Giltay EJ, Toorians AW, Sarabdjitsingh AR, de Vries NA, Gooren LJ: Established risk factors for coronary heart disease are unrelated to androgen-induced baldness in female-to-male transsexuals. J Endocrinol. 2004, 180: 107-112. 10.1677/joe.0.1800107.
Araujo AB, Dixon JM, Suarez EA, Murad MH, Guey LT, Wittert GA: Clinical review: Endogenous testosterone and mortality in men: a systematic review and meta-analysis. J Clin Endocrinol Metab. 2011, 96: 3007-3019. 10.1210/jc.2011-1137.
Testosterone treatment of men with alcoholic cirrhosis: a double-blind study. The Copenhagen Study Group for Liver Diseases. Hepatology. 1986, 6: 807-813. 10.1002/hep.1840060502.
Basaria S, Coviello AD, Travison TG, Storer TW, Farwell WR, Jette AM, Eder R, Tennstedt S, Ulloor J, Zhang A, Choong K, Lakshman KM, Mazer NA, Miciek R, Krasnoff J, Elmi A, Knapp PE, Brooks B, Appleman E, Aggarwal S, Bhasin G, Hede-Brierley L, Bhatia A, Collins L, LeBrasseur N, Fiore LD, Bhasin S: Adverse events associated with testosterone administration. N Engl J Med. 2010, 363: 109-122. 10.1056/NEJMoa1000485.
Eyben FE, Graugaard C, Vaeth M: All-cause mortality and mortality of myocardial infarction for 989 legally castrated men. Eur J Epidemiol. 2005, 20: 863-869. 10.1007/s10654-005-2150-0.
Swerdlow AJ, Higgins CD, Schoemaker MJ, Wright AF, Jacobs PA: Mortality in patients with Klinefelter syndrome in Britain: a cohort study. J Clin Endocrinol Metab. 2005, 90: 6516-6522. 10.1210/jc.2005-1077.
Ajayi AA, Mathur R, Halushka PV: Testosterone increases human platelet thromboxane A2 receptor density and aggregation responses. Circulation. 1995, 91: 2742-2747. 10.1161/01.CIR.91.11.2742.
Mills EJ, Wu P, Chong G, Ghement I, Singh S, Akl EA, Eyawo O, Guyatt G, Berwanger O, Briel M: Efficacy and safety of statin treatment for cardiovascular disease: a network meta-analysis of 170,255 patients from 76 randomized trials. QJM. 2011, 104: 109-124. 10.1093/qjmed/hcq165.
Li JY, Li XY, Li M, Zhang GK, Ma FL, Liu ZM, Zhang NY, Meng P: Decline of serum levels of free testosterone in aging healthy Chinese men. Aging Male. 2005, 8: 203-206. 10.1080/13685530500356010.
Johnson L, Barnard JJ, Rodriguez L, Smith EC, Swerdloff RS, Wang XH, Wang C: Ethnic differences in testicular structure and spermatogenic potential may predispose testes of Asian men to a heightened sensitivity to steroidal contraceptives. J Androl. 1998, 19: 348-357.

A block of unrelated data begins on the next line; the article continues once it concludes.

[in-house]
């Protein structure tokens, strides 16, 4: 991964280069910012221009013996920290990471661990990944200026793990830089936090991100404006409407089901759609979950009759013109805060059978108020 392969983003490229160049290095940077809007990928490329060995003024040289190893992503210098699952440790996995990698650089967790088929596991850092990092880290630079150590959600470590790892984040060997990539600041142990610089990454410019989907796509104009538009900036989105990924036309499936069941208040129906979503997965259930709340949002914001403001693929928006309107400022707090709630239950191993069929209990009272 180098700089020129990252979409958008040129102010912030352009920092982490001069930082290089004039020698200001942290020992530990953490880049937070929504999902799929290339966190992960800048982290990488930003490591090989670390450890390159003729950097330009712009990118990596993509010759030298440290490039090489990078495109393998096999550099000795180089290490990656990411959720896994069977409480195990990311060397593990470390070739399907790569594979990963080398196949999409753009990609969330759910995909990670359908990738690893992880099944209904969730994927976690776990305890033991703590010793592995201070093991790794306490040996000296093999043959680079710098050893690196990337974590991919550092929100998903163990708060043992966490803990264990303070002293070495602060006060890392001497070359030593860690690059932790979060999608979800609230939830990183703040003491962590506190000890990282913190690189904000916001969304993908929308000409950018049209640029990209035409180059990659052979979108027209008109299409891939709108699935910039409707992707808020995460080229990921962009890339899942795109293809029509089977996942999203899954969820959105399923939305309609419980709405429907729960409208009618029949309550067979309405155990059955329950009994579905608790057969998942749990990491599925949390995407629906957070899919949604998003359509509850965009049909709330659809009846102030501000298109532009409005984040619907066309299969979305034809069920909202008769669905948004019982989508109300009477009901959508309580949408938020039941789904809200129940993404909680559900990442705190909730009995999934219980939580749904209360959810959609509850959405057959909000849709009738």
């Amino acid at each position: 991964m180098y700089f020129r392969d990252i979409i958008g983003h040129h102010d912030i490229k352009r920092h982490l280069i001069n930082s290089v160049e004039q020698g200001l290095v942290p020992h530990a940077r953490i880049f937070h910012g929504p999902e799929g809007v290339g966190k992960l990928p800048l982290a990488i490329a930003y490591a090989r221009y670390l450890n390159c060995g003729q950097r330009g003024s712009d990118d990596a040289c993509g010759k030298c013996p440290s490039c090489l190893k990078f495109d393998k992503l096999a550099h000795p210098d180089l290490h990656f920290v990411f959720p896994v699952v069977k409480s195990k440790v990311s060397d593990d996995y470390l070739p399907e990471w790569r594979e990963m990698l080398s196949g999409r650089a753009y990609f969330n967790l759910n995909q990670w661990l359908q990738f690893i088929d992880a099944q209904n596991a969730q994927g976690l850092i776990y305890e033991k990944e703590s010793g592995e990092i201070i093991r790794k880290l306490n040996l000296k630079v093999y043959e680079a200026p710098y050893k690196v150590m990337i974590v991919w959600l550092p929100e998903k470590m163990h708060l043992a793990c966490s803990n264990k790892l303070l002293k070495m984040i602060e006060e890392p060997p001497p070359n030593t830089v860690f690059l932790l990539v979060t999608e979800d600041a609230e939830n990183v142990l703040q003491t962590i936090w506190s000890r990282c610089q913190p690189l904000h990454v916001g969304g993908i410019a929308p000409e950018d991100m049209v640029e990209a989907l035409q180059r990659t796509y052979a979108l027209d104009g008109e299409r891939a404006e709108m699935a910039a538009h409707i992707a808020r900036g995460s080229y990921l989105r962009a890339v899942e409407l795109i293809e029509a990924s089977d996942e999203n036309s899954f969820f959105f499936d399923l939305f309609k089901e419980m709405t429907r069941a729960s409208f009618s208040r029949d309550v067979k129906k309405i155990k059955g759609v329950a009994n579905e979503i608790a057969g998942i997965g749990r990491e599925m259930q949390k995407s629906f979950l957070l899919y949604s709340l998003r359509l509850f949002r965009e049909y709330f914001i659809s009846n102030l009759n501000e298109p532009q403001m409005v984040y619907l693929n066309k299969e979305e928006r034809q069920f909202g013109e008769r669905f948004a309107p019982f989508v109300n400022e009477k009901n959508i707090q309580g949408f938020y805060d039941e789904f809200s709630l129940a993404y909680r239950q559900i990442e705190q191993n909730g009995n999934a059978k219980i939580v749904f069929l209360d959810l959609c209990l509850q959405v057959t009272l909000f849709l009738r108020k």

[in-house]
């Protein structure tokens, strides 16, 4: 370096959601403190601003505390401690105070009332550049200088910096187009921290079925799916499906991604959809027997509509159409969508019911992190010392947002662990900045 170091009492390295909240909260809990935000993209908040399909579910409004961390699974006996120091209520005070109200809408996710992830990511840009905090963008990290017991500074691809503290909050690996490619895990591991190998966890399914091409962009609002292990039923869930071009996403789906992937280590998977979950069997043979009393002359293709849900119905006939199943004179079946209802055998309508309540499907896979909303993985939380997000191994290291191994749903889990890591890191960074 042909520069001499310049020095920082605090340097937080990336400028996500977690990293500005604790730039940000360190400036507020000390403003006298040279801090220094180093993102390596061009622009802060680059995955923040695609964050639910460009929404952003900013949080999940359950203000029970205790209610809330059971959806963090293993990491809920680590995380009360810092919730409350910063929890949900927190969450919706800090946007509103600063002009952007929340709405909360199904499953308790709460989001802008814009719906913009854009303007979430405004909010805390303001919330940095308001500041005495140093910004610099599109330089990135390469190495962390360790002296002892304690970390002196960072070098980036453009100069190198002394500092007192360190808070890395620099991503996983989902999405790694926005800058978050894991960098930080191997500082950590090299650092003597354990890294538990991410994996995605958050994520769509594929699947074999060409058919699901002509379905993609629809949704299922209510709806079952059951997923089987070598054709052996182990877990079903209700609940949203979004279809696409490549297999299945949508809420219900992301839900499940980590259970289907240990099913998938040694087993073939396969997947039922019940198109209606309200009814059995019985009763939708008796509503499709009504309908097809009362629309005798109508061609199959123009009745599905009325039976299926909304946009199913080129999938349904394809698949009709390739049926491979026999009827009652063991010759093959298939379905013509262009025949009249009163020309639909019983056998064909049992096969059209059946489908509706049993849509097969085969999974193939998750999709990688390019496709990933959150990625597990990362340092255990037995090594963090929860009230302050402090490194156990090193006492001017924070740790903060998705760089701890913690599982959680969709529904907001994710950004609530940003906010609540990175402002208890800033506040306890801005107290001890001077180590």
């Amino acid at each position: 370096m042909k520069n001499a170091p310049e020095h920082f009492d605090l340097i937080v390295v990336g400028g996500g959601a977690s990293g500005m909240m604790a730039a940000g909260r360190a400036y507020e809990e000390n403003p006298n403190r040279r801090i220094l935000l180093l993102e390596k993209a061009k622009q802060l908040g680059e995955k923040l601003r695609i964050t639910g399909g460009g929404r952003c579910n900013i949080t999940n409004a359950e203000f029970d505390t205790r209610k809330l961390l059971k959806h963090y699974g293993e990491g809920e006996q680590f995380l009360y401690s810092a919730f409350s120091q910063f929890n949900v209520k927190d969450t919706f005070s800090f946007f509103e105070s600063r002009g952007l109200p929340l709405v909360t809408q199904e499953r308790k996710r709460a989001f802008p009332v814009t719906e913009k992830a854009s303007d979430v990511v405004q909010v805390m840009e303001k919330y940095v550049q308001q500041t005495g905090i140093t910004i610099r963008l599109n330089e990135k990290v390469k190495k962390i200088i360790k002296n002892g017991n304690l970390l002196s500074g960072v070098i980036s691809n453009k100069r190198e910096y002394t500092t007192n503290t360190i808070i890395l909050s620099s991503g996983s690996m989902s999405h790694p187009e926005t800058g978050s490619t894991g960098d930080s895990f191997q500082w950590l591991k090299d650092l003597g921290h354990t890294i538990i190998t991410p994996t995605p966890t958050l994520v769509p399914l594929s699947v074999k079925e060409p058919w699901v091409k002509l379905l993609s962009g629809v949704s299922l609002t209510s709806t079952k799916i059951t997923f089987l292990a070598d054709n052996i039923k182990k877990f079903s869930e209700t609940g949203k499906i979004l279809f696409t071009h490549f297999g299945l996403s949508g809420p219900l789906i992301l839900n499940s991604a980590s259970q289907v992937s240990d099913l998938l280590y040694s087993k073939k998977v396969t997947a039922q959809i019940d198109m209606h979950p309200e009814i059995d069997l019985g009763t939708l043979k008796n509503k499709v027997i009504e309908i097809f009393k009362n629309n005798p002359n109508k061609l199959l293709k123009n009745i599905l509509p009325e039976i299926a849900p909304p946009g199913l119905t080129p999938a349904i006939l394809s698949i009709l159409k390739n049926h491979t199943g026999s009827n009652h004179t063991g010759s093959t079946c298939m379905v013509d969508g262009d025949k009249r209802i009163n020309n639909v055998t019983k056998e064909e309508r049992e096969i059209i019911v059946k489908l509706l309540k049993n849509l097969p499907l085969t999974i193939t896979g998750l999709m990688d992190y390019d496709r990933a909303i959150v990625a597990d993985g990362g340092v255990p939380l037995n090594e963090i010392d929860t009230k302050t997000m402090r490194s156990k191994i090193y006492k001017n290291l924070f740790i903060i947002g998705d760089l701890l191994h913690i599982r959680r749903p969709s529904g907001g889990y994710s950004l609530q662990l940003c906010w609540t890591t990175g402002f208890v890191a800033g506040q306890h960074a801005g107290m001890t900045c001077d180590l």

Jin B, Turner L, Zhou Z, Zhou EL, Handelsman DJ: Ethnicity and migration as determinants of human prostate size. J Clin Endocrinol Metab. 1999, 84: 3613-3619. 10.1210/jc.84.10.3613.
Mirzaei M, Truswell AS, Taylor R, Leeder SR: Coronary heart disease epidemics: not all the same. Heart. 2009, 95: 740-746. 10.1136/hrt.2008.154856.
Hall SA, Page ST, Travison TG, Montgomery RB, Link CL, McKinlay JB: Do statins affect androgen levels in men? Results from the Boston area community health survey. Cancer Epidemiol Biomarkers Prev. 2007, 16: 1587-1594. 10.1158/1055-9965.EPI-07-0306.
Stanworth RD, Kapoor D, Channer KS, Jones TH: Statin therapy is associated with lower total but not bioavailable or free testosterone in men with type 2 diabetes. Diabetes Care. 2009, 32: 541-546. 10.2337/dc08-1183.
Akduman B, Tandberg DJ, O'Donnell CI, Hughes A, Moyad MA, Crawford ED: Effect of statins on serum prostate-specific antigen levels. Urology. 2010, 76: 1048-1051. 10.1016/j.urology.2010.03.044.
The pre-publication history for this paper can be accessed here:http://www.biomedcentral.com/1741-7015/11/57/prepub
We thank Dr Steffie Woolhandler for helpful comments on this paper.
BJC has received research funding from MedImmune Inc., and consults for Crucell MV. The authors report no other potential conflicts of interest.
CMS originated the idea for the paper. CMS and SLAY carried out the systematic search. GF and BJC did the data extraction and analysis. CMS drafted the paper with assistance from SLAY, GF and BJC. All authors reviewed the paper critically and have read and approved the manuscript for publication. All authors had full access to all the data in the study and take responsibility for the integrity of the data and the accuracy of the data analysis. CMS is the guarantor. All authors have read and approved the final manuscript.